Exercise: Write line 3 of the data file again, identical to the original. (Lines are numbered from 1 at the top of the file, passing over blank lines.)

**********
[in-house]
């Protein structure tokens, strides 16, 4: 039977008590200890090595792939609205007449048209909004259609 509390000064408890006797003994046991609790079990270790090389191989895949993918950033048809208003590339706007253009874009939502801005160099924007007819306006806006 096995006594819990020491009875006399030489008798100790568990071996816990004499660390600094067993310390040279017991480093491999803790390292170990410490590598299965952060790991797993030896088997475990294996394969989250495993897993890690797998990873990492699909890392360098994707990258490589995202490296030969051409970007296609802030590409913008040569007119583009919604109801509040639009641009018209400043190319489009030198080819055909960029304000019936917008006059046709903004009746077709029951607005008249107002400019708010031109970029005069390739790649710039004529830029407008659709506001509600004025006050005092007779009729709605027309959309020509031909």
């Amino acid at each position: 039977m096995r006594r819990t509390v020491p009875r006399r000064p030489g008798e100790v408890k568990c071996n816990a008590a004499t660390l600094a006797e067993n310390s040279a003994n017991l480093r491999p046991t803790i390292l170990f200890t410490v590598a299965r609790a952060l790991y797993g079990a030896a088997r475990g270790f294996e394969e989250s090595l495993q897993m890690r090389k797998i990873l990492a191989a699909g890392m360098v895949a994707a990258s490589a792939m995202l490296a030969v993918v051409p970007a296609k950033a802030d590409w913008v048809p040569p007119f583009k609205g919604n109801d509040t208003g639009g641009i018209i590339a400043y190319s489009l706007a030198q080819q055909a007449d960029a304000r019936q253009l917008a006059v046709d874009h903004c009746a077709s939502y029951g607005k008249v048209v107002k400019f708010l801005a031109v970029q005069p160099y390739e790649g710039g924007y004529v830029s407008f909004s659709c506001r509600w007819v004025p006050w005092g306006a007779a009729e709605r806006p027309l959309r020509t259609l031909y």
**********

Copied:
């Amino acid at each position: 039977m096995r006594r819990t509390v020491p009875r006399r000064p030489g008798e100790v408890k568990c071996n816990a008590a004499t660390l600094a006797e067993n310390s040279a003994n017991l480093r491999p046991t803790i390292l170990f200890t410490v590598a299965r609790a952060l790991y797993g079990a030896a088997r475990g270790f294996e394969e989250s090595l495993q897993m890690r090389k797998i990873l990492a191989a699909g890392m360098v895949a994707a990258s490589a792939m995202l490296a030969v993918v051409p970007a296609k950033a802030d590409w913008v048809p040569p007119f583009k609205g919604n109801d509040t208003g639009g641009i018209i590339a400043y190319s489009l706007a030198q080819q055909a007449d960029a304000r019936q253009l917008a006059v046709d874009h903004c009746a077709s939502y029951g607005k008249v048209v107002k400019f708010l801005a031109v970029q005069p160099y390739e790649g710039g924007y004529v830029s407008f909004s659709c506001r509600w007819v004025p006050w005092g306006a007779a009729e709605r806006p027309l959309r020509t259609l031909y």